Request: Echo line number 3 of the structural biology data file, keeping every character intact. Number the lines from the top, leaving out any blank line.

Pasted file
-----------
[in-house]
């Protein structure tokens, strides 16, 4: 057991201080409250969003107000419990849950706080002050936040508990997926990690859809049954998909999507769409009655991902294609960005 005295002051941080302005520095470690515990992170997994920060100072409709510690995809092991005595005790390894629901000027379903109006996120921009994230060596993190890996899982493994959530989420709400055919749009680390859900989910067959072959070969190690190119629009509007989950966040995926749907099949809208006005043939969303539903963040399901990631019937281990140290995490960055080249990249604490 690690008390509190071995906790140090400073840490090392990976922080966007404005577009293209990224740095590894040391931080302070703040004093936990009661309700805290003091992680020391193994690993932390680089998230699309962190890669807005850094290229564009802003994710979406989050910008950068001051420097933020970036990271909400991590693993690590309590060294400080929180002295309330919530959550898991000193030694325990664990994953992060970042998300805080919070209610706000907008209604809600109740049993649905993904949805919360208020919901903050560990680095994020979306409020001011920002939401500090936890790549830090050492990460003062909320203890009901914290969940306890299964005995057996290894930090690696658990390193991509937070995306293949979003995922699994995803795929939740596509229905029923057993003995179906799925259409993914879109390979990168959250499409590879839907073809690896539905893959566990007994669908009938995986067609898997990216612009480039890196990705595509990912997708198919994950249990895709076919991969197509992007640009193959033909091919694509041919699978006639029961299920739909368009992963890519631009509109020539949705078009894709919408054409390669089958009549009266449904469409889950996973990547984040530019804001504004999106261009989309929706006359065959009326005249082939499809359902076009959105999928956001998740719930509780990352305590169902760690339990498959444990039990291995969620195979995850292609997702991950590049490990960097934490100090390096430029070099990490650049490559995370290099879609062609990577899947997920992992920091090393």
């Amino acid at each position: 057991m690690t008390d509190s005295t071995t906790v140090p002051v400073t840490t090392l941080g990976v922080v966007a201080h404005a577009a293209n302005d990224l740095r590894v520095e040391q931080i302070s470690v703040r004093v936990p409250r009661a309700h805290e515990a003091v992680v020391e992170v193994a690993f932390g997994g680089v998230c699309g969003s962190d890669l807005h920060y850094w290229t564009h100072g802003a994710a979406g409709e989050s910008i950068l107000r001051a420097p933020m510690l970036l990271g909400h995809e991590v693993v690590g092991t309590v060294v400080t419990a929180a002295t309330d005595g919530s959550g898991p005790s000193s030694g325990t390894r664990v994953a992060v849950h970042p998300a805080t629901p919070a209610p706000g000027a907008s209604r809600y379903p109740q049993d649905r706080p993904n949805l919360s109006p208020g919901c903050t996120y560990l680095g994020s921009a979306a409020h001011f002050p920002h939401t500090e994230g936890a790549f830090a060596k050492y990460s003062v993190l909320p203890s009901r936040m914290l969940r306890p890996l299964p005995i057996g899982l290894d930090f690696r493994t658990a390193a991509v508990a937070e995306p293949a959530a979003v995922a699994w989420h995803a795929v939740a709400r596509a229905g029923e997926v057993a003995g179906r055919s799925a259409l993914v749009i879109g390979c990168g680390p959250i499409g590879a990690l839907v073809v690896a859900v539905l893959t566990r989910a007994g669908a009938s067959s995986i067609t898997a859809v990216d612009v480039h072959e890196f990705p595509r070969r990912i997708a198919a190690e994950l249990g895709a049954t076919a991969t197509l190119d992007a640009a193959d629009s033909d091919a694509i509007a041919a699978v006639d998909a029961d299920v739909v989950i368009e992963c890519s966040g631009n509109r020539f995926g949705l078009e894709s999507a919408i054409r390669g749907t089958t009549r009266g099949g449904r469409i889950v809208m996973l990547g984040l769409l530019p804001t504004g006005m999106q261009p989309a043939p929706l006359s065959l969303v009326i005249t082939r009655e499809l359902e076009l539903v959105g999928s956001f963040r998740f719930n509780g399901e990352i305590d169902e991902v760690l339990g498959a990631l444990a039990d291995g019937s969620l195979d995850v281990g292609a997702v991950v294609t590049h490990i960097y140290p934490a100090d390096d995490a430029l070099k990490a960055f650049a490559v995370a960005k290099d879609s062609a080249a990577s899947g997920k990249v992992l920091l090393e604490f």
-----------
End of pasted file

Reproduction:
């Amino acid at each position: 057991m690690t008390d509190s005295t071995t906790v140090p002051v400073t840490t090392l941080g990976v922080v966007a201080h404005a577009a293209n302005d990224l740095r590894v520095e040391q931080i302070s470690v703040r004093v936990p409250r009661a309700h805290e515990a003091v992680v020391e992170v193994a690993f932390g997994g680089v998230c699309g969003s962190d890669l807005h920060y850094w290229t564009h100072g802003a994710a979406g409709e989050s910008i950068l107000r001051a420097p933020m510690l970036l990271g909400h995809e991590v693993v690590g092991t309590v060294v400080t419990a929180a002295t309330d005595g919530s959550g898991p005790s000193s030694g325990t390894r664990v994953a992060v849950h970042p998300a805080t629901p919070a209610p706000g000027a907008s209604r809600y379903p109740q049993d649905r706080p993904n949805l919360s109006p208020g919901c903050t996120y560990l680095g994020s921009a979306a409020h001011f002050p920002h939401t500090e994230g936890a790549f830090a060596k050492y990460s003062v993190l909320p203890s009901r936040m914290l969940r306890p890996l299964p005995i057996g899982l290894d930090f690696r493994t658990a390193a991509v508990a937070e995306p293949a959530a979003v995922a699994w989420h995803a795929v939740a709400r596509a229905g029923e997926v057993a003995g179906r055919s799925a259409l993914v749009i879109g390979c990168g680390p959250i499409g590879a990690l839907v073809v690896a859900v539905l893959t566990r989910a007994g669908a009938s067959s995986i067609t898997a859809v990216d612009v480039h072959e890196f990705p595509r070969r990912i997708a198919a190690e994950l249990g895709a049954t076919a991969t197509l190119d992007a640009a193959d629009s033909d091919a694509i509007a041919a699978v006639d998909a029961d299920v739909v989950i368009e992963c890519s966040g631009n509109r020539f995926g949705l078009e894709s999507a919408i054409r390669g749907t089958t009549r009266g099949g449904r469409i889950v809208m996973l990547g984040l769409l530019p804001t504004g006005m999106q261009p989309a043939p929706l006359s065959l969303v009326i005249t082939r009655e499809l359902e076009l539903v959105g999928s956001f963040r998740f719930n509780g399901e990352i305590d169902e991902v760690l339990g498959a990631l444990a039990d291995g019937s969620l195979d995850v281990g292609a997702v991950v294609t590049h490990i960097y140290p934490a100090d390096d995490a430029l070099k990490a960055f650049a490559v995370a960005k290099d879609s062609a080249a990577s899947g997920k990249v992992l920091l090393e604490f």